Keynes represented the marginal propensity to save (MPS) as 1-b, and the marginal propensity to consume (MPC) as b. This creates the equations C = bY, and I = Y – C. In other words, bY determines how much remains for investments. Keynes rearranged the equations to solve for income, or Y = I / (1-b).

Here, Keynes re-defined Y as k, writing k = 1 / (1-b). This allowed Keynes to assert Y = k*I. Since investment was multiplied by k, Keynes referred to k as the multiplier. For any new injection of government spending, k showed the relationship between change in income (dY) and change in investment (dI), or dY = k*dI.

Given an MPC = 0.8, for example, then k = 1 / (1 – 0.8) = 5. This suggested any change in income will be five times the change in new investment, or new government expenditures.

Problems in Multiplier Maths

In Keynes’ first derivation, income (Y) is treated as an independent variable, or a cause which drives other changes in the economy; after introducing the concept of k, but investment (I) and the multiplier (k) were suddenly independent variables. Income became a dependent variable, or an effect.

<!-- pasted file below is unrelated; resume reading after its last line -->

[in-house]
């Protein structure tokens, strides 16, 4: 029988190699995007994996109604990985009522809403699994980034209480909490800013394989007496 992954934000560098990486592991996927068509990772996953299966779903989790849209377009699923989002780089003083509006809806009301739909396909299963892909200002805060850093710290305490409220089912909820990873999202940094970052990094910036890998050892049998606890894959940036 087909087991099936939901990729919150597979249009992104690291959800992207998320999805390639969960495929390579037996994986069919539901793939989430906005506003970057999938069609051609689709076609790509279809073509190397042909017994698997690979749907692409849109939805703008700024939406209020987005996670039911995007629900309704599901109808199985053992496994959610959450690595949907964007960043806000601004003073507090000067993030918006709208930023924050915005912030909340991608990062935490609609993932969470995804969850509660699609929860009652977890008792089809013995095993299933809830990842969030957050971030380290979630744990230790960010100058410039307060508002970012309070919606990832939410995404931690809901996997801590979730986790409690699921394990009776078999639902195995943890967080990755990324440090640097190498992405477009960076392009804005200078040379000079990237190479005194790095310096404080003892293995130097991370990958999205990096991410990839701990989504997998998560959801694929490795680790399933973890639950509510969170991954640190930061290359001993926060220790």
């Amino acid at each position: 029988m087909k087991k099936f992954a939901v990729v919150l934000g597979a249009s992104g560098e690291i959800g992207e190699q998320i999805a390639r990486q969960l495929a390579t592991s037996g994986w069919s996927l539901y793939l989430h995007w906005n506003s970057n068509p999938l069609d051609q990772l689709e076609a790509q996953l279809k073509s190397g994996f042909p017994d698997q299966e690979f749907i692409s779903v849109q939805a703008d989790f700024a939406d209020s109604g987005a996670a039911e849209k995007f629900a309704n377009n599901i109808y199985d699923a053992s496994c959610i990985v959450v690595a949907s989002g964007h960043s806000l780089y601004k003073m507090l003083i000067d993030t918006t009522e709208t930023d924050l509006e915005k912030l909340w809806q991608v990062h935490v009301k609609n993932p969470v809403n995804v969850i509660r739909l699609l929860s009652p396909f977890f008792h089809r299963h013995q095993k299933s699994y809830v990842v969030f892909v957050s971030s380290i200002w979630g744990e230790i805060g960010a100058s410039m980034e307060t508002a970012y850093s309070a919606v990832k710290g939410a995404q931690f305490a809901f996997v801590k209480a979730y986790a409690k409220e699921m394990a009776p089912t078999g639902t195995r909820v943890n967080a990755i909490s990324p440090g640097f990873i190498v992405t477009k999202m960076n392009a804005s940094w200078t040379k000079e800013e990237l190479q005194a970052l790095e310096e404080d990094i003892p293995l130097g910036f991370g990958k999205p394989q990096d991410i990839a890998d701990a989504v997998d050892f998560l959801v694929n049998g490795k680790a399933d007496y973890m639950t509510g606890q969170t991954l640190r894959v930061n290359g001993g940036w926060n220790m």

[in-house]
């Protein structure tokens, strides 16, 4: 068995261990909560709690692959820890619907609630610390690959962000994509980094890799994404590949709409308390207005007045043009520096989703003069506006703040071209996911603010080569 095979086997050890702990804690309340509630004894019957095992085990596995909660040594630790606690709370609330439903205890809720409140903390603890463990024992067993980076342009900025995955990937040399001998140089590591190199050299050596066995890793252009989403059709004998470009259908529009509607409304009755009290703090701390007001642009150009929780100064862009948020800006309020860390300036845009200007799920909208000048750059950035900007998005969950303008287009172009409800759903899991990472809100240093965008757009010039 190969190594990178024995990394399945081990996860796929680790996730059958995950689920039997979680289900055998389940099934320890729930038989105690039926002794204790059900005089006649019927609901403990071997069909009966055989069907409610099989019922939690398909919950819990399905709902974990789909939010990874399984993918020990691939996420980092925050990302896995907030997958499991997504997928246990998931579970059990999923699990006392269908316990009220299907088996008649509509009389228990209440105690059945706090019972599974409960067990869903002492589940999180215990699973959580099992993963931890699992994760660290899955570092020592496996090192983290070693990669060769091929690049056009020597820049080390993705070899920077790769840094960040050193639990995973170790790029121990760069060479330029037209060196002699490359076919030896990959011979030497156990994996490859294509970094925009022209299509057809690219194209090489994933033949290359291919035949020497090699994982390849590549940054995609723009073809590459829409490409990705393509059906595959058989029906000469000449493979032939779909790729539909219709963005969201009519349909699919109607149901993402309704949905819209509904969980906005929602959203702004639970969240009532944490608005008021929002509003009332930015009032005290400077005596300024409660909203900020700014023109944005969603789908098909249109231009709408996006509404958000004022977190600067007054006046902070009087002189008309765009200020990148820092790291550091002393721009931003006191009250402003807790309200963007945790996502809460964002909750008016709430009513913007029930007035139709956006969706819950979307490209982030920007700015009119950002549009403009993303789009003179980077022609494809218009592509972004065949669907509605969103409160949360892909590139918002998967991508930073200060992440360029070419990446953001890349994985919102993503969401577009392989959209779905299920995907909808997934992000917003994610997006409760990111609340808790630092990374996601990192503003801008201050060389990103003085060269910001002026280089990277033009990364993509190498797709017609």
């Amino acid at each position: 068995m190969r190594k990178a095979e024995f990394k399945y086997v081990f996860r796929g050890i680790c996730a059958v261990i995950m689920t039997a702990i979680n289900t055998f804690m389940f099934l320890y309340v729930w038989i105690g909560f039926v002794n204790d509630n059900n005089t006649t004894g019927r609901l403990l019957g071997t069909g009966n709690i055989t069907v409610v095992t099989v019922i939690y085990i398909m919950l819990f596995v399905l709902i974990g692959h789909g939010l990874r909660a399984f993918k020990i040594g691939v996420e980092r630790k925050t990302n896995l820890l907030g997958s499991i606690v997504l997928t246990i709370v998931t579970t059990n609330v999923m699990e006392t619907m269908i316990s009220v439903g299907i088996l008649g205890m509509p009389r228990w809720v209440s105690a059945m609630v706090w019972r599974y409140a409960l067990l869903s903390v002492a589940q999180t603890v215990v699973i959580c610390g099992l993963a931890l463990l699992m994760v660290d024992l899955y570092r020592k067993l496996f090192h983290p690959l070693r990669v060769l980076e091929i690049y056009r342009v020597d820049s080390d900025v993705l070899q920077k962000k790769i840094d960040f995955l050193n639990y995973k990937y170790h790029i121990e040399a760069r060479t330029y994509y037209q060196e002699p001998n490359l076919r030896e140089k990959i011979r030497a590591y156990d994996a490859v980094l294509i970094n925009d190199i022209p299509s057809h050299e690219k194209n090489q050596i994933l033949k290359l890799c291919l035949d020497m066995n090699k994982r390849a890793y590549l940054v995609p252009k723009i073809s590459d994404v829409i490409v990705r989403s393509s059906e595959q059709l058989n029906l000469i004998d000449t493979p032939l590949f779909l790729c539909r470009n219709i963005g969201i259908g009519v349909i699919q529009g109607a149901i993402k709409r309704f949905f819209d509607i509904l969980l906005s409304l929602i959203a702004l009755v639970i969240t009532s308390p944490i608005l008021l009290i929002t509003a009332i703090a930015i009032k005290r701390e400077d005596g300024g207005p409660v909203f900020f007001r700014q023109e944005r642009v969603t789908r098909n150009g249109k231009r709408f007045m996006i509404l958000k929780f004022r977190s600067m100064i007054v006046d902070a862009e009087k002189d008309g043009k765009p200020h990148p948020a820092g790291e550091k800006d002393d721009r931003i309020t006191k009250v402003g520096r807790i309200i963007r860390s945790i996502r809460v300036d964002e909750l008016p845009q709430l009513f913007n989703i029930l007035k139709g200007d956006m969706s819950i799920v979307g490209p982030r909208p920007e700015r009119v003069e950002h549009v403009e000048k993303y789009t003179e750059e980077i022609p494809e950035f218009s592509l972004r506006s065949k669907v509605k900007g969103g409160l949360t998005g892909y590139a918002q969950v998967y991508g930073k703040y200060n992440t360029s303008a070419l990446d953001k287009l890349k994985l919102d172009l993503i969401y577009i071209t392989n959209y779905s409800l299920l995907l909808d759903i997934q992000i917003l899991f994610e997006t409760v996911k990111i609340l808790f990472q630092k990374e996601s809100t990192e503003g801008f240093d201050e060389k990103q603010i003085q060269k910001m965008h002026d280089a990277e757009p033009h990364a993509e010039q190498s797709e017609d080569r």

Keynes’ multiplier reversed cause and effect after k was introduced. While still mathematically true, this reversal only demonstrated a necessary accounting relationship in Keynes’ equation, not any meaningful causal relationship.

For an analogy, consider the equation for converting Celsius into Fahrenheit: F = 32 + 1.8C. Here, an increase in 10 degrees Celsius implies an increase of 18 degrees Fahrenheit. This can be expressed mathematically as dF/dC = k, where k is a Celsius multiplier. (Mathematically, this is identical to the Keynesian multiplier.)

It would not make much sense to claim a 10-degree rise in Celsius causes an 18-degree rise in Fahrenheit. The two may be mathematically related in a fixed equation, but there is no sensible causal link involved. The same goes for Keynesian multipliers.